Name: Star Yellowfish, PhD
Tribe: Keetoowah Cherokee
Location: Oklahoma City, OK
Dr. Yellowfish serves thousands of Native students as the Director of Native American Student Services for Oklahoma City Public Schools (OKCPS). She is a strong advocate for policies that affect Indian students, families, and education programs across Indian Country. When the COVID-19 crisis first broke, Dr. Yellowfish shared her perspective of what the needs looked like for her students.
Tell us about your program and the work it’s doing in your community.
OKCPS is one of the largest school districts in Oklahoma. Our district is a large part of the OKC metro area and we service over 40,000 students and their families. What is most important to us are children and children’s education.
What are the biggest challenges your program faces when it comes to the COVID-19 epidemic?
Our district’s top two priorities are 1) making sure students are safe and 2) making sure our students are healthy and fed. Right now, OKCPS is developing plans to begin to feed students (all youth, not just OKCPS students) on March 23 until further notice. Many of our families and students rely on healthy meals for both breakfast and lunch, so it’s important we find a way to feed children while keeping them safe and healthy.
What are some things you wish the broader public and funders knew?
I wish the broader public knew that it is really difficult for Administrators of schools to close schools. We don’t take these decisions lightly and we must always consider all of those involved in our public school system. Yes, learning is important. Yes, we know it can be a hassle for families, especially working parents. But YES, we absolutely need to make sure our students are safe and healthy.
How have you seen community members come together to support each other?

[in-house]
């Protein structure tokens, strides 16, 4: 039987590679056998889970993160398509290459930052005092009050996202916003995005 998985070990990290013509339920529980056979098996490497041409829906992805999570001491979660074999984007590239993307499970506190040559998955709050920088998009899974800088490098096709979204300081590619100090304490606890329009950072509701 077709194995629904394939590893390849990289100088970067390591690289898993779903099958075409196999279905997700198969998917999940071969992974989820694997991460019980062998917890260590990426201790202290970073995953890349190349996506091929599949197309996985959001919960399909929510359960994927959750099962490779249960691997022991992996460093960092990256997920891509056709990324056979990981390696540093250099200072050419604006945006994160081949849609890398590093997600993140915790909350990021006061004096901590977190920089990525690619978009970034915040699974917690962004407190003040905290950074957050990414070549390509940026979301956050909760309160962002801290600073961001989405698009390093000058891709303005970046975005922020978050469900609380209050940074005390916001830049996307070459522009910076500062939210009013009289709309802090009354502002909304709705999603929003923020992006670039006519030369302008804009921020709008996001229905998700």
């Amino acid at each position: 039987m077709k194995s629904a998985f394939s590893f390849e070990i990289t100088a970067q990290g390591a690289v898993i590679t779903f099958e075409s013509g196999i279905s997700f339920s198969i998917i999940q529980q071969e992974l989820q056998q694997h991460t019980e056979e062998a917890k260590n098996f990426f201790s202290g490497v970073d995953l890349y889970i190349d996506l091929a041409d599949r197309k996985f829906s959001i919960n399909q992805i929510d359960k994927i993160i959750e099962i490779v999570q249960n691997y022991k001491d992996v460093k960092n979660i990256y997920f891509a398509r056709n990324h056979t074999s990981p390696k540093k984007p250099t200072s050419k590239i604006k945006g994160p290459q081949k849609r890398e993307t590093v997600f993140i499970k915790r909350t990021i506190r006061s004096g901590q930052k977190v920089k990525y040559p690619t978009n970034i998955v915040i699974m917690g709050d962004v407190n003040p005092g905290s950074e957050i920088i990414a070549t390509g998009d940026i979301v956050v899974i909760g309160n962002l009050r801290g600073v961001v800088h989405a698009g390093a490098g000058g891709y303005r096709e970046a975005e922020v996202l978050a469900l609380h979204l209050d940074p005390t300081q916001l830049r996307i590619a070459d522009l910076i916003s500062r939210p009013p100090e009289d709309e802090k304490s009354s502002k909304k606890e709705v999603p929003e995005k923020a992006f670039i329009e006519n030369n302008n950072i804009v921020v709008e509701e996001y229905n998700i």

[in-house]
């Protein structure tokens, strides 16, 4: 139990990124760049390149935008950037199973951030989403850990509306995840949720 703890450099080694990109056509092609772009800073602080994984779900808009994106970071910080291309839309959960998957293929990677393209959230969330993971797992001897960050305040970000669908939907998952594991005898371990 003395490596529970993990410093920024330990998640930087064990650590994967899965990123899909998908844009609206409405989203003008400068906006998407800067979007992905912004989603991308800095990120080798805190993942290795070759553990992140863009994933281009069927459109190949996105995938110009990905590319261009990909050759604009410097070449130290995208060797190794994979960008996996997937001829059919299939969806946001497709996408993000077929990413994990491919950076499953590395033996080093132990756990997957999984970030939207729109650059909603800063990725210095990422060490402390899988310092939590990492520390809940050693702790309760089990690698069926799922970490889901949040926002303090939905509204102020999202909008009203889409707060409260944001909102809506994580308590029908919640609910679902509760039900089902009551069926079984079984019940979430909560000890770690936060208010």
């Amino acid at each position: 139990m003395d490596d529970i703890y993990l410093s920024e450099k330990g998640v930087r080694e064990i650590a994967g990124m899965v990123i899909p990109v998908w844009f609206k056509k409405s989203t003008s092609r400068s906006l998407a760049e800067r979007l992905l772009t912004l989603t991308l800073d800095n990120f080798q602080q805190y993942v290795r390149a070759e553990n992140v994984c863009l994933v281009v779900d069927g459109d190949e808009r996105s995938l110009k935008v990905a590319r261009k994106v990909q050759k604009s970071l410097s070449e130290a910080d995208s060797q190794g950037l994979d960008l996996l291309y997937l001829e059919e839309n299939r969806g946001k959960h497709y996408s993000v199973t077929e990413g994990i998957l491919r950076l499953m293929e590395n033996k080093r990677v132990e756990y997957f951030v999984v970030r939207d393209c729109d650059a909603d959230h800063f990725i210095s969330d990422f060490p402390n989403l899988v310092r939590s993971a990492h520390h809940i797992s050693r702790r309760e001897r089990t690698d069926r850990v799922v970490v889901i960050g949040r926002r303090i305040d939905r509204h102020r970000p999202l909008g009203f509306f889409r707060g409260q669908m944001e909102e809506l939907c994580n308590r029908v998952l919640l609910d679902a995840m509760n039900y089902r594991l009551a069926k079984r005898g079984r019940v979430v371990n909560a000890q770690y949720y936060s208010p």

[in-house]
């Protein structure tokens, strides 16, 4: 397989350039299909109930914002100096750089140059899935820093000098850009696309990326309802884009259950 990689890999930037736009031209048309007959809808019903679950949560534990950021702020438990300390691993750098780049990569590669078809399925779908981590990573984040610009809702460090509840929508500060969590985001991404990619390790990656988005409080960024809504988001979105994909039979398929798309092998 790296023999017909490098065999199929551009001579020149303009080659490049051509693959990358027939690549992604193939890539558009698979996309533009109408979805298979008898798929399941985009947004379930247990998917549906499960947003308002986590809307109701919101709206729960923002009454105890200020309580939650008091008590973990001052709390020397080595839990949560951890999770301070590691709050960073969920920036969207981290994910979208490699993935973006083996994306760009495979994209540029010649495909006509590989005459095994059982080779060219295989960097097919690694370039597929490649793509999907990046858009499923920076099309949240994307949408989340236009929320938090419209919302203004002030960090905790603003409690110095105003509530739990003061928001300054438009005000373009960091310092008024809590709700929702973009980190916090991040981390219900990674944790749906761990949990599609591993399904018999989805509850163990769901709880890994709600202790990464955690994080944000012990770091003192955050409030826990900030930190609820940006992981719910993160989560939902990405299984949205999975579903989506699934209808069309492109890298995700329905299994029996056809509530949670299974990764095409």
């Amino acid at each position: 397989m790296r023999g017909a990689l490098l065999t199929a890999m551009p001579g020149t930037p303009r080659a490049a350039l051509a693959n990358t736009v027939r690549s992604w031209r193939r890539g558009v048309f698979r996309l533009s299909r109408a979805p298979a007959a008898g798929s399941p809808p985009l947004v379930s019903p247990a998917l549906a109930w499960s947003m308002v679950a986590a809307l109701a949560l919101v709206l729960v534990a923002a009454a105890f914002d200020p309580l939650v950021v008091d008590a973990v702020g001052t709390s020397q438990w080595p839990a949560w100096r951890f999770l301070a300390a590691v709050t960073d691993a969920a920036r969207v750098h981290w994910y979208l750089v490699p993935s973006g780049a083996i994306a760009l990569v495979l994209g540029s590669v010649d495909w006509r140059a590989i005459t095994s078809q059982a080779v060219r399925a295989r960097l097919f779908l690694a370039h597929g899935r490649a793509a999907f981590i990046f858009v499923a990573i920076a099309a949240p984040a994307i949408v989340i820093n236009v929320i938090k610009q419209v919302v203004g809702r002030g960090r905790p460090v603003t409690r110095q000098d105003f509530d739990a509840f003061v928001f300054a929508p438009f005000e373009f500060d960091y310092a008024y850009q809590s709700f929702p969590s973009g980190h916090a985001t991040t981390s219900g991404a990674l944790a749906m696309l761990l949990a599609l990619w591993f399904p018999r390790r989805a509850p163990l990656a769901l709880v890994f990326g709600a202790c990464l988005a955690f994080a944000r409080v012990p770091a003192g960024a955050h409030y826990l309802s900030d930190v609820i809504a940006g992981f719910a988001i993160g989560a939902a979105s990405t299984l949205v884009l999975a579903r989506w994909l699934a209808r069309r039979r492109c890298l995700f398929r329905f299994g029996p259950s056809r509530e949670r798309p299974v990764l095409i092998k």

For OKCPS, we have had a number of business and community partners step up and say “How can we help? What can we do?!” Businesses and community partners have expressed help with feeding students, making sure students are getting food, taking temperatures of school nutrition staff so that those workers can prepare meals while ensuring their safety and the safety of others.
How can funders and philanthropy help you and your community right now?
I think what funders and philanthropy can do right now is not just give items, BUT actually be the ones who are handing out items. OKCPS does not have the manpower to service all our families at their homes, however, if a business, church or organization simply took a square block or a small portion of the city to provide basic necessities like bottled water, hygiene products, canned or pantry goods, than the schools and the staff would not be looked at as the ones who have to provide the manpower to do that.
How can the general public help your community right now?
I think the general public needs to only take what they need. Many of our families cannot afford to stock up on items, but when they do have the money and they go back for goods and the shelves are empty, that’s when our students and families start to go hungry.
Native Americans in Philanthropy and community organizations and nonprofits throughout Indian Country, are actively responding to the guidance from Tribal and local governments in an effort to meet the needs of our communities. The information shared here was current on the date it was posted, but may have changed since then.